caret-black caret-sm-black caret-sm-white checklist arrow-circle thumb_icon icon-questions bra-icon star star-half review-icon grid-view-icon list-view-icon circle-drag ] icon-checkmark-nocircle icon-envelope Left Arrow Right Arrow Scroll down Scroll down close Scroll down french-quote quote-marks squiggle german-quote Play Pause long squiggle squiggle 1 close filter-icon Info Compare Compare Selected Information
Races and events

Grateful for the gobble: in praise of the turkey trot

A male runner poses with a medal in front of a giant inflatable turkey that is wearing a sign that says “Tom.”

America’s oldest organized foot race has been running for nearly 124 years. This Thanksgiving, enjoy time with close family and find a COVID-safe turkey trot near you.

What is a turkey trot?

Have you ever seen a turkey trot? It’s no ostrich — the celebrated Thanksgiving bird has a stride that’s more of a wobble than a run. But we’re not here to discuss fowl running technique (at Brooks, we believe there’s not a wrong way to run.)

No, we’re talking about the popular annual race that happens all over the U.S. around the Thanksgiving holiday: the turkey trot.

The holiday race began in New York in 1896. That first year, six runners ran a 5-mile cross country race on dirt roads through downtown Buffalo. Year after year, runner participation increased in the original turkey trot, and other races began popping up for Thanksgiving all over the east coast. As running grew in popularity, so did the number of turkey trots across the country.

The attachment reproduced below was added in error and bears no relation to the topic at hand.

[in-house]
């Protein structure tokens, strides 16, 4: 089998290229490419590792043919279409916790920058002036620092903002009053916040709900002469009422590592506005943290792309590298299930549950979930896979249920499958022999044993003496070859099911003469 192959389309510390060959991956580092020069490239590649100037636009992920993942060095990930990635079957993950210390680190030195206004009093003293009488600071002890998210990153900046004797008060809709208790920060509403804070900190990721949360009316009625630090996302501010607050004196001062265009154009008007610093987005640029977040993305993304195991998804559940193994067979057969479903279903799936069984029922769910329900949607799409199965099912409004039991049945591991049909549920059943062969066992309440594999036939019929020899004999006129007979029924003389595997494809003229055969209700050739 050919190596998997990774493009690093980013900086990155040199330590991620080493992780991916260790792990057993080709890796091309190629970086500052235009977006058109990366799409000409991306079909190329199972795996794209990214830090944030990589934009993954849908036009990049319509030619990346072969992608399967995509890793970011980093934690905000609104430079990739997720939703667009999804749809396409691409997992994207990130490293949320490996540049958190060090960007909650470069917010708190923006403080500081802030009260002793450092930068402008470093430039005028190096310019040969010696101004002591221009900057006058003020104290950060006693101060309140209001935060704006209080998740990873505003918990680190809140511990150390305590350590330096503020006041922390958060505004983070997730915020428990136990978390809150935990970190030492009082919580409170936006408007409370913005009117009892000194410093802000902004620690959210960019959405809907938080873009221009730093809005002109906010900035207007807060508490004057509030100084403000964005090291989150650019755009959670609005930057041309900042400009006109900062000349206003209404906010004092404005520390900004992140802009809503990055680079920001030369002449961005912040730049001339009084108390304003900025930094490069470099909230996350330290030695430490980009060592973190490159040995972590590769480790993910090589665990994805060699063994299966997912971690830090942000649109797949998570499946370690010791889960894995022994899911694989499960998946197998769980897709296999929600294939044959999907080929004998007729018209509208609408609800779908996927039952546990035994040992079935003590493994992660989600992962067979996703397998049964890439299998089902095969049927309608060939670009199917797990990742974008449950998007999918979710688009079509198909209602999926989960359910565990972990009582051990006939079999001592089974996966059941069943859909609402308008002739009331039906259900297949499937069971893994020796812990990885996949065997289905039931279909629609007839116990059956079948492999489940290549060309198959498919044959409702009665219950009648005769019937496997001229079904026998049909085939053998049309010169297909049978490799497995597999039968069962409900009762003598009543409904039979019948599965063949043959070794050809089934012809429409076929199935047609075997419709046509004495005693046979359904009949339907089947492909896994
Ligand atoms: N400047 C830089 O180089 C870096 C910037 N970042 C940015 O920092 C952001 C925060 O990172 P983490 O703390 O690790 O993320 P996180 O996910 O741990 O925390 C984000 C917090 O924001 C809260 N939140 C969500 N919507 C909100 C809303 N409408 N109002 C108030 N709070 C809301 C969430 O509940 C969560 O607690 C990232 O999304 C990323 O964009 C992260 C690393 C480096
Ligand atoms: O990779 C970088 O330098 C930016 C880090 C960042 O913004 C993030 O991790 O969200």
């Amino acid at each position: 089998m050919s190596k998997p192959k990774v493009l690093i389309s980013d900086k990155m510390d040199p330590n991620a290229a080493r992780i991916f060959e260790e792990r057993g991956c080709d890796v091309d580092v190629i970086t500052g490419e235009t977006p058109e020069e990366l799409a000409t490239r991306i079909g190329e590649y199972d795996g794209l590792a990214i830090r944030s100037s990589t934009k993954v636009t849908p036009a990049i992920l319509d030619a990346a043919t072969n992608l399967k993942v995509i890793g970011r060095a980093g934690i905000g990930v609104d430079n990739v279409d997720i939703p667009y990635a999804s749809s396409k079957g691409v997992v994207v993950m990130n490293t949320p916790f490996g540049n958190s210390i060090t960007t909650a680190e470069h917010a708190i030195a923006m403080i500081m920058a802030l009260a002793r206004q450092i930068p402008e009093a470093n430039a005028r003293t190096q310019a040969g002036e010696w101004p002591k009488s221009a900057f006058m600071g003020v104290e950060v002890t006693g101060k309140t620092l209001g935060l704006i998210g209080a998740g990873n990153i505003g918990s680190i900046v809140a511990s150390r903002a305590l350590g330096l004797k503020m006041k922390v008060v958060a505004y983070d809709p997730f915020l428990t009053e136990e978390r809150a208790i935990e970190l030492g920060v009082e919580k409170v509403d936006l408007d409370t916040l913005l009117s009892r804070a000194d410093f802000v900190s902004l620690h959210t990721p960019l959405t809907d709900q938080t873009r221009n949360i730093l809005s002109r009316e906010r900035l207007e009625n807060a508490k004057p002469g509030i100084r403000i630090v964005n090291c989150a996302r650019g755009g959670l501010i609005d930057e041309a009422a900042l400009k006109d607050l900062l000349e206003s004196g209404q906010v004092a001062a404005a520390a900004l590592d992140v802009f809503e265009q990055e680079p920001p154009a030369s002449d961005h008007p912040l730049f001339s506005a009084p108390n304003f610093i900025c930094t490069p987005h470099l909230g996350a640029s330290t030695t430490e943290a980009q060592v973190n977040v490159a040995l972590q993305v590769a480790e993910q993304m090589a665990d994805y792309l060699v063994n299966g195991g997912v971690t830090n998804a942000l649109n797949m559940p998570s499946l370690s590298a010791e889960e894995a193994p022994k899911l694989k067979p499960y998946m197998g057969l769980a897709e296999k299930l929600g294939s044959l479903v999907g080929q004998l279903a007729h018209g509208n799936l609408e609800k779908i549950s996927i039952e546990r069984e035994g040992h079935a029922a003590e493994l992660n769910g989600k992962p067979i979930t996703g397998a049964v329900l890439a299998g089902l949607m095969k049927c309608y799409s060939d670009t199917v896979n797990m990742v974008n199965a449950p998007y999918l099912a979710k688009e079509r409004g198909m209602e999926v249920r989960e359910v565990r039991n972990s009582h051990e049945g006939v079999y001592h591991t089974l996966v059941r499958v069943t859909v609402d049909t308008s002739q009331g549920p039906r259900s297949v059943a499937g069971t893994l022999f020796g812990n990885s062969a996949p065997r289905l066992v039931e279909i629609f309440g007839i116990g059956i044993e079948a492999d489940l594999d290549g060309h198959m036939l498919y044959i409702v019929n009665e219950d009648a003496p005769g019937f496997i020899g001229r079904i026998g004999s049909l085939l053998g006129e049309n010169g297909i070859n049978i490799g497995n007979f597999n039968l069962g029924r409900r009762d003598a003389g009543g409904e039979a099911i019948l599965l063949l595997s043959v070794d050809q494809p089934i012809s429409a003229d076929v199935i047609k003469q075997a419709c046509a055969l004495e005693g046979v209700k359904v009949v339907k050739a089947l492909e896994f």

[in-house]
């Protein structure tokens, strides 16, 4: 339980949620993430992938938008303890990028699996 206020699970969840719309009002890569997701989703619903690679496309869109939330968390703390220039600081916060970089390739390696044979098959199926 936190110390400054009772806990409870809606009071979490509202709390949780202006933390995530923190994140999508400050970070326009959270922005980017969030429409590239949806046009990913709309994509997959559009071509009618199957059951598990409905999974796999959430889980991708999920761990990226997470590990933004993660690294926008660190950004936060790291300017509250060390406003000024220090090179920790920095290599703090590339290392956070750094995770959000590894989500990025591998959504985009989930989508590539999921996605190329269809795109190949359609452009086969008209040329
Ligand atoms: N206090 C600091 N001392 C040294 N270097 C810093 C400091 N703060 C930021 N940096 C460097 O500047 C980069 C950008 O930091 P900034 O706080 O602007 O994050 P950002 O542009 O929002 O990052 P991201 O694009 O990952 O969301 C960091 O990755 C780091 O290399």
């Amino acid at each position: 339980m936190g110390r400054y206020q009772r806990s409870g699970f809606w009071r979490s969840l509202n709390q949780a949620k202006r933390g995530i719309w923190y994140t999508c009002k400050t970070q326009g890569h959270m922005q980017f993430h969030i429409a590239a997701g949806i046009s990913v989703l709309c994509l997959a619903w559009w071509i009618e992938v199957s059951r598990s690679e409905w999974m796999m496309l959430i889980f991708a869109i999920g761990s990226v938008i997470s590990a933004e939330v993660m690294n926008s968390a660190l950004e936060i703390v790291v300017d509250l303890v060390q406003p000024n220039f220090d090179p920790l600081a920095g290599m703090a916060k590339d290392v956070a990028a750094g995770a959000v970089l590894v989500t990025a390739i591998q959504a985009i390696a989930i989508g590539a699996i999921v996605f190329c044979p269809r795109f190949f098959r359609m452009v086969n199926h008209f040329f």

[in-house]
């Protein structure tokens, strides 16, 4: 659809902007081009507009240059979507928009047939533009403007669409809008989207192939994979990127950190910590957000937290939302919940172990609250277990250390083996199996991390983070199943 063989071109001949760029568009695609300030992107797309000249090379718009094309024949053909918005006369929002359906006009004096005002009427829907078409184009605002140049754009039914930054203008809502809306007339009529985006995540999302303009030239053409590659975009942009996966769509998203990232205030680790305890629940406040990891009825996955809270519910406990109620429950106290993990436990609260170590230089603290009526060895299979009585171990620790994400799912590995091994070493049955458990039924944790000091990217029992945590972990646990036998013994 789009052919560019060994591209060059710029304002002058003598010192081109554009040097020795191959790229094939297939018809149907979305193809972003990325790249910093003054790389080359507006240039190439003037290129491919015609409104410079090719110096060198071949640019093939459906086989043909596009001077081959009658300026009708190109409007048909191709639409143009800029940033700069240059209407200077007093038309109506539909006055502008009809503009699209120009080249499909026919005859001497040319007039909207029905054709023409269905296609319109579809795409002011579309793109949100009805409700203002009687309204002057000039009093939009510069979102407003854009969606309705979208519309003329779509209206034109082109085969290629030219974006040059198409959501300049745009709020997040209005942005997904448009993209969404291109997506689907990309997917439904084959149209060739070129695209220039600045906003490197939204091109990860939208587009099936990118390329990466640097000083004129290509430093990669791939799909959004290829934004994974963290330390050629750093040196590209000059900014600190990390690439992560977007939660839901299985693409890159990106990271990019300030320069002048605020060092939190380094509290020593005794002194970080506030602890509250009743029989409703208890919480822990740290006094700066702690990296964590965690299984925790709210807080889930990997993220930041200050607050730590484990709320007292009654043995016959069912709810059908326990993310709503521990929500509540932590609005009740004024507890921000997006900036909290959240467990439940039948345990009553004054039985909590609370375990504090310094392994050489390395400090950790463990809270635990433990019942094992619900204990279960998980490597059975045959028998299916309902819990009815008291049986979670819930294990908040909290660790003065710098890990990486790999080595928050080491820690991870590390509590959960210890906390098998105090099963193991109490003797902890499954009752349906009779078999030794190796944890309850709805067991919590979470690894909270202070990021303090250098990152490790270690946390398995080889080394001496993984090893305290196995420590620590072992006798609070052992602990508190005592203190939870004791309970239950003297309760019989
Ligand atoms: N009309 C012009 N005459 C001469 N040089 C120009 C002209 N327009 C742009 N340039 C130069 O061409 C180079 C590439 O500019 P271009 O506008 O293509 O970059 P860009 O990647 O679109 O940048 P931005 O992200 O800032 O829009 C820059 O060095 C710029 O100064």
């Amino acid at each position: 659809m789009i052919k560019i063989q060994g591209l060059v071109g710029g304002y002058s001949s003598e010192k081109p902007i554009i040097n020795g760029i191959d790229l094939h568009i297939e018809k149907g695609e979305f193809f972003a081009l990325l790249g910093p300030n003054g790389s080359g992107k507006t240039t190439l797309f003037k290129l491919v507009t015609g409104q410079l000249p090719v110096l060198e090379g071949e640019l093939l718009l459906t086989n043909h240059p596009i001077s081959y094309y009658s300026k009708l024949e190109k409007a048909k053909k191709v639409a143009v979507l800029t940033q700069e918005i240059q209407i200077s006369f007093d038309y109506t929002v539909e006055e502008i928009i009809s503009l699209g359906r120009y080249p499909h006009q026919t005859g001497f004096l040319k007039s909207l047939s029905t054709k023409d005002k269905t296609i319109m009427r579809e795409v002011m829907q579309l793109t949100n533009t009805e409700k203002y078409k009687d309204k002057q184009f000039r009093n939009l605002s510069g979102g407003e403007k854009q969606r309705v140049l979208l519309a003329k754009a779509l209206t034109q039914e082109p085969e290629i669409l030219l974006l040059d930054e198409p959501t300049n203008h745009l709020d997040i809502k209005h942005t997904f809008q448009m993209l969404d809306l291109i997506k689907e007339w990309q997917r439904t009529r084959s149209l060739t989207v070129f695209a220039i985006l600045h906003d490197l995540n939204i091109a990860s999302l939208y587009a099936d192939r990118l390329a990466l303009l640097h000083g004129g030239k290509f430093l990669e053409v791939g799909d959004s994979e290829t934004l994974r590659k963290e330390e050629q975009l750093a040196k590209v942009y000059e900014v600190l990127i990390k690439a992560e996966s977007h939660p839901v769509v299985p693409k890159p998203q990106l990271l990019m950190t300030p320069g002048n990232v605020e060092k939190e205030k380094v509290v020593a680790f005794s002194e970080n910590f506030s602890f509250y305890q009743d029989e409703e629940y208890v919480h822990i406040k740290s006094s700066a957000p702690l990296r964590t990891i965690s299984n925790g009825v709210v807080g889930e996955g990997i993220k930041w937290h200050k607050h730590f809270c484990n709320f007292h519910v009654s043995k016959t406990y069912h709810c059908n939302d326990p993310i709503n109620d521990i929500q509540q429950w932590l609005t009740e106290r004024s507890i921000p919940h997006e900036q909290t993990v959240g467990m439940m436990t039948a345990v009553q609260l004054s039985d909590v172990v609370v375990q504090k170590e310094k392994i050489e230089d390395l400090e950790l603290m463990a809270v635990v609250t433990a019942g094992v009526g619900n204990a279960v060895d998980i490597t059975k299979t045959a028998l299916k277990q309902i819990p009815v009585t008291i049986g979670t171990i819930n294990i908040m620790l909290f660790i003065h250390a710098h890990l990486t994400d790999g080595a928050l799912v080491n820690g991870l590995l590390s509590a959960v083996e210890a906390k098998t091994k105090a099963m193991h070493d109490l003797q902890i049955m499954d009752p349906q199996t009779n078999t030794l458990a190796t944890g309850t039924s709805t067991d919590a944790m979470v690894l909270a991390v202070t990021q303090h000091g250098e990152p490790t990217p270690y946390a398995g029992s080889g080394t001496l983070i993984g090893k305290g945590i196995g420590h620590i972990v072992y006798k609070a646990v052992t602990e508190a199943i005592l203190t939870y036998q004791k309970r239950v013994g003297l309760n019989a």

Over time, competitors began to dress up at the turkey trot in Buffalo. Runners wore everything from turkey costumes and superhero gear to banana suits, and the fun trend stuck.

Turkey trots are also sometimes known as Thanksgiving 5ks, but each event has its own way of doing things. Some trots include shorter or longer distances, different age groups, relays, and more.

A group of five runners, all with bib numbers, pose together after a race.
A detail photo of a runner sporting Thanksgiving themed socks while standing on gold fallen leaves.

Like most races in 2020, this year’s turkey trots will be different because of COVID-19. Organized races are still virtual in many cities. In Buffalo, for example, the turkey trot that started it all will be virtual for its 14,000-plus participants. Entrants will have the option to run, jog, or walk an 8k (4.97 miles) anytime between Thanksgiving Day and Sunday, November 26. To keep its streak going as the oldest continually run footrace in the U.S., YMCA Buffalo Niagara, which organizes the annual trot, will randomly select a field of 125 runners to participate in a live race.

Train for your trot

Getting ready for a race is like prepping your Thanksgiving meal — if you don’t have a proper plan in place, your day could turn from fun to folly in a hurry. Check out one of our race training plans created by Brooks Beasts coach Danny Mackey. Thanksgiving is coming up quickly. If race registrations have closed, use these plans to train and race on your own — even if it’s not on Thanksgiving day.

If you need some gobble-y good apparel, don’t miss our Turkey Trot Collection. Be sure to explore our Shoe Finder and Bra Finder to find the right gear for you.